Lin Y, Xu J, Lan H. Tumor-associated macrophages in tumor metastasis: Biological roles and clinical therapeutic applications. J Hematol Oncol 2019;12:76.  Back to cited text no. 76
Lu X, Yang R, Zhang L, Xi Y, Zhao J, Wang F, et al. Macrophage colony-stimulating factor mediates the recruitment of macrophages in triple negative breast cancer. Int J Biol Sci 2019;15:2859-71.  Back to cited text no. 77
Yuan ZY, Luo RZ, Peng RJ, Wang SS, Xue C. High infiltration of tumor-associated macrophages in triple-negative breast cancer is associated with a higher risk of distant metastasis. Onco Targets Ther 2014;7:1475-80.  Back to cited text no. 78
Juncker-Jensen A, Stavrou N, Padmanabhan R, Parnell E, Kuo J, Leones E, et al. Abstract 1175: A pro-tumorigenic mechanism of M2 tumor-associated macrophages in triple-negative breast cancer. Cancer Res 2019;79:1175.  Back to cited text no. 79
Santoni M, Romagnoli E, Saladino T, Foghini L, Guarino S, Capponi M, et al. Triple negative breast cancer: Key role of Tumor-Associated Macrophages in regulating the activity of anti-PD-1/PD-L1 agents. Biochim Biophys Acta Rev Cancer 2018;1869:78-84.  Back to cited text no. 80
Bamodu OA, Huang WC, Tzeng DT, Wu A, Wang LS, Yeh CT, et al. Ovatodiolide sensitizes aggressive breast cancer cells to doxorubicin, eliminates their cancer stem cell-like phenotype, and reduces doxorubicin-associated toxicity. Cancer Lett 2015;364:125-34.  Back to cited text no. 81
Ho JY, Hsu RJ, Wu CL, Chang WL, Cha TL, Yu DS, et al. Ovatodiolide targets β -catenin signaling in suppressing tumorigenesis and overcoming drug resistance in renal cell carcinoma. Evid Based Complement Altern Med 2013;2013:161628.  Back to cited text no. 82
Chen JH, Wu AT, Bamodu OA, Yadav VK, Chao TY, Tzeng YM, et al. Ovatodiolide suppresses oral cancer malignancy by down-regulating exosomal Mir-21/STAT3/β-catenin cargo and preventing oncogenic transformation of normal gingival fibroblasts. Cancers (Basel) 2019;12:56.  Back to cited text no. 83
Liu M, Bamodu OA, Kuo KT, Lee WH, Lin YK, Wu AT, et al. Down regulation of cancer stemness by novel diterpenoid ovatodiolide inhibits hepatic cancer stem cell-like traits by repressing Wnt/β-catenin signaling. Am J Chin Med 2018;46:891-910.  Back to cited text no. 84
Huang YJ, Yang CK, Wei PL, Huynh TT, Whang-Peng J, Meng TC, et al. Ovatodiolide suppresses colon tumorigenesis and prevents polarization of M2 tumor-associated macrophages through YAP oncogenic pathways. J Hematol Oncol 2017;10:60.  Back to cited text no. 85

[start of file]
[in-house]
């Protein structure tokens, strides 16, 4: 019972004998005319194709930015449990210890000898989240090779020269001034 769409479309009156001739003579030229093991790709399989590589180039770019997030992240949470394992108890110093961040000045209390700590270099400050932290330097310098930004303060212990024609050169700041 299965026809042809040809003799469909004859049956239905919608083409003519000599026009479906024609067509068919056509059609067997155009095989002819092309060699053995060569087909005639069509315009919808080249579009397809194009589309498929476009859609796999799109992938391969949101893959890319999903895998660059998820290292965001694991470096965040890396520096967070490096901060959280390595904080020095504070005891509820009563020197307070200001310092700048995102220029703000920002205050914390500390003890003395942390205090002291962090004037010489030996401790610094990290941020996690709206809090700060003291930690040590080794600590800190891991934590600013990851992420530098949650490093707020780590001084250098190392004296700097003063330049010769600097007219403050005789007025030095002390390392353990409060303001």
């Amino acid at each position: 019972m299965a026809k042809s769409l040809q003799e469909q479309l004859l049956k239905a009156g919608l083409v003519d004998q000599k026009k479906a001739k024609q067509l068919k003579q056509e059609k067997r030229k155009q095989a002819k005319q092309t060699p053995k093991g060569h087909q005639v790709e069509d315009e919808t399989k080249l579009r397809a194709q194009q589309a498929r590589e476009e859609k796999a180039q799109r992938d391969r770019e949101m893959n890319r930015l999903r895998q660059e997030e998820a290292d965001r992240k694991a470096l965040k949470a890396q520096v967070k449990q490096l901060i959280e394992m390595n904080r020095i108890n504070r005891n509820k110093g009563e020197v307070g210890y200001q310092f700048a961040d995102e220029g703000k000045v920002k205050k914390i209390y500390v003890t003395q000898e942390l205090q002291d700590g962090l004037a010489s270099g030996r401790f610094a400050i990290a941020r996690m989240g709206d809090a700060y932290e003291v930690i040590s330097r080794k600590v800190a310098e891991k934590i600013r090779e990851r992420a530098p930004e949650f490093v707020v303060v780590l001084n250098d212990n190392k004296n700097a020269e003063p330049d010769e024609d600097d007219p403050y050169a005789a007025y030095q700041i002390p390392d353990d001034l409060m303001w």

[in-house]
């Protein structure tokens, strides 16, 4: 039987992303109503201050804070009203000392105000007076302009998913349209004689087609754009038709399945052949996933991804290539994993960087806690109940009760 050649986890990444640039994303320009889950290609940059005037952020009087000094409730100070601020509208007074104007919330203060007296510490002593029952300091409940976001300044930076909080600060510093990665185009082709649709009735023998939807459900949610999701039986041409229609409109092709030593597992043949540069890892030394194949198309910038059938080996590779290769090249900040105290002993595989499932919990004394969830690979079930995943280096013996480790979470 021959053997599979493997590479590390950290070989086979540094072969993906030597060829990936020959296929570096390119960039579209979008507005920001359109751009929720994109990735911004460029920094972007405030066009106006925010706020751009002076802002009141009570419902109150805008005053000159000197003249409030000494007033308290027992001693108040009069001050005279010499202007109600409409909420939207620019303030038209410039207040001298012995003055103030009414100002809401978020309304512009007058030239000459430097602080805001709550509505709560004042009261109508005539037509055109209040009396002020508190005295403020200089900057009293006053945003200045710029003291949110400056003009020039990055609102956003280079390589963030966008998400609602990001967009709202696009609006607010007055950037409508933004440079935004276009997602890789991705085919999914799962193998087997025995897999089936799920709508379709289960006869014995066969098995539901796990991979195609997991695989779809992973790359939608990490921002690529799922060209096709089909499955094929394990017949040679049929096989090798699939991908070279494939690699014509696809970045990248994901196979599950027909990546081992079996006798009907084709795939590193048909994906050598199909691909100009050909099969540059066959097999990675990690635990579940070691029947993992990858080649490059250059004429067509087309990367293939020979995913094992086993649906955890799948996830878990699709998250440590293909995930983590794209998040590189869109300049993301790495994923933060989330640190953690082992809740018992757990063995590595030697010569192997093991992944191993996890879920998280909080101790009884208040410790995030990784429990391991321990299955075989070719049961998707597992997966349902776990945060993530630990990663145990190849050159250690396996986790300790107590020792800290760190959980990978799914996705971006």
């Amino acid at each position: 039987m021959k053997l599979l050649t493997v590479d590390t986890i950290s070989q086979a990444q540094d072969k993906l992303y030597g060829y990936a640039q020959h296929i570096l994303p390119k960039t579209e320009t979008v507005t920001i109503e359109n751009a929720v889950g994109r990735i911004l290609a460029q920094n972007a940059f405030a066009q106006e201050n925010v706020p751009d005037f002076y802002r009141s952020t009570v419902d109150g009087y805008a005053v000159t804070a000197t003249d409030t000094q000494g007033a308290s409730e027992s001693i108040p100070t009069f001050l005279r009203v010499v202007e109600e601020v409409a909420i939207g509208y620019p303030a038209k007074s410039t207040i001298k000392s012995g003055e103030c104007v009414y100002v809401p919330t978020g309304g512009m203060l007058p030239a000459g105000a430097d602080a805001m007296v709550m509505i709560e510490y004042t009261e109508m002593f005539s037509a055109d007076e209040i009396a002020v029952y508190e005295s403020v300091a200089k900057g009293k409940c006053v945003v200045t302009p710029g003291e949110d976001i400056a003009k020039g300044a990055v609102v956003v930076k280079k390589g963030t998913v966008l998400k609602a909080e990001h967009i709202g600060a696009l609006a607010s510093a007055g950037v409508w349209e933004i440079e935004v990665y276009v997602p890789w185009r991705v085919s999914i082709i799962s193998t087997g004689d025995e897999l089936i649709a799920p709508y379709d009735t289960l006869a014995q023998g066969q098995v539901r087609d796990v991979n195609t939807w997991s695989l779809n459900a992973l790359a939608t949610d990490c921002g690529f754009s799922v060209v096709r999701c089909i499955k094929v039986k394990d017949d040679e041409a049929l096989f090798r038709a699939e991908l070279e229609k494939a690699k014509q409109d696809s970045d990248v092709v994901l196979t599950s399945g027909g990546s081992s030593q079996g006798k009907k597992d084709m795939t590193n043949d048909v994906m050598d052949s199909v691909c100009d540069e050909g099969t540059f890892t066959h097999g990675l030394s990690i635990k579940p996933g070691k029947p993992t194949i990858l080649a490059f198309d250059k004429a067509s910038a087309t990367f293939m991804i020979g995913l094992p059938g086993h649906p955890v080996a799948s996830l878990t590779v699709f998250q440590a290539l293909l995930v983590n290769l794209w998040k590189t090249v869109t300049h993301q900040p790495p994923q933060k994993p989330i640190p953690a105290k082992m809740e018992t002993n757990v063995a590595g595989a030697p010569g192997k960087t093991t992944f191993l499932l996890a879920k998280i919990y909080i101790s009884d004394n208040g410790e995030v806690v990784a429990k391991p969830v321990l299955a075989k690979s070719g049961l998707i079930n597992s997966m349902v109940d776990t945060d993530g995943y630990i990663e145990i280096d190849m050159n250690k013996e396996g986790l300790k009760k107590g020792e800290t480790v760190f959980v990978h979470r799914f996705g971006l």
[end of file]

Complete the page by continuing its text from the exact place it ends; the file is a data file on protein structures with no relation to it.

Chen JH, Wu AT, Tzeng DT, Huang CC, Tzeng YM, Chao TY. Antrocin, a bioactive component from Antrodia cinnamomea, suppresses breast carcinogenesis and stemness via down regulation of β-catenin/Notch1/Akt signaling. Phytomedicine 2019;52:70-8.  Back to cited text no. 86
Chen YA, Tzeng DT, Huang YP, Lin CJ, Lo UG, Wu CL, et al. Antrocin sensitizes prostate cancer cells to radiotherapy through Inhibiting PI3K/AKT and MAPK Signaling Pathways. Cancers (Basel) 2018;11:34.  Back to cited text no. 87
Rao YK, Wu AT, Geethangili M, Huang MT, Chao WJ, Wu CH, et al. Identification of antrocin from Antrodia camphorata as a selective and novel class of small molecule inhibitor of Akt/mTOR signaling in metastatic breast cancer MDA-MB-231 cells. Chem Res Toxicol 2011;24:238-45.  Back to cited text no. 88
Mansour FA, Al-Mazrou A, Al-Mohanna F, Al-Alwan M, Ghebeh H. PD-L1 is overexpressed on breast cancer stem cells through notch3/mTOR axis. Oncoimmunology 2020;9:1729299.  Back to cited text no. 89
Mak KK, Wu AT, Lee WH, Chang TC, Chiou JF, Wang LS, et al. Pterostilbene, a bioactive component of blueberries, suppresses the generation of breast cancer stem cells within tumor microenvironment and metastasis via modulating NF-κB/microRNA 448 circuit. Mol Nutr Food Res 2013;57:1123-34.  Back to cited text no. 90
Su CM, Lee WH, Wu AT, Lin YK, Wang LS, Wu CH, et al. Pterostilbene inhibits triple-negative breast cancer metastasis via inducing microRNA-205 expression and negatively modulates epithelial-to-mesenchymal transition. J Nutr Biochem 2015;26:675-85.  Back to cited text no. 91


  [Figure 1]

  [Table 1]


    Similar in PUBMED
   Search Pubmed for
   Search in Google Scholar for
 Related articles
    Access Statistics
    Email Alert *
    Add to My List *
* Registration required (free)  

  In this article
Tumor Cell Heter...
Cancer Stem Cells
Evading Growth S...
Potential New Ta...
Tumor Microenvir...
Targeting Progra...
Potential Small ...
Article Figures
Article Tables

 Article Access Statistics
    PDF Downloaded156    
    Comments [Add]    

Recommend this journal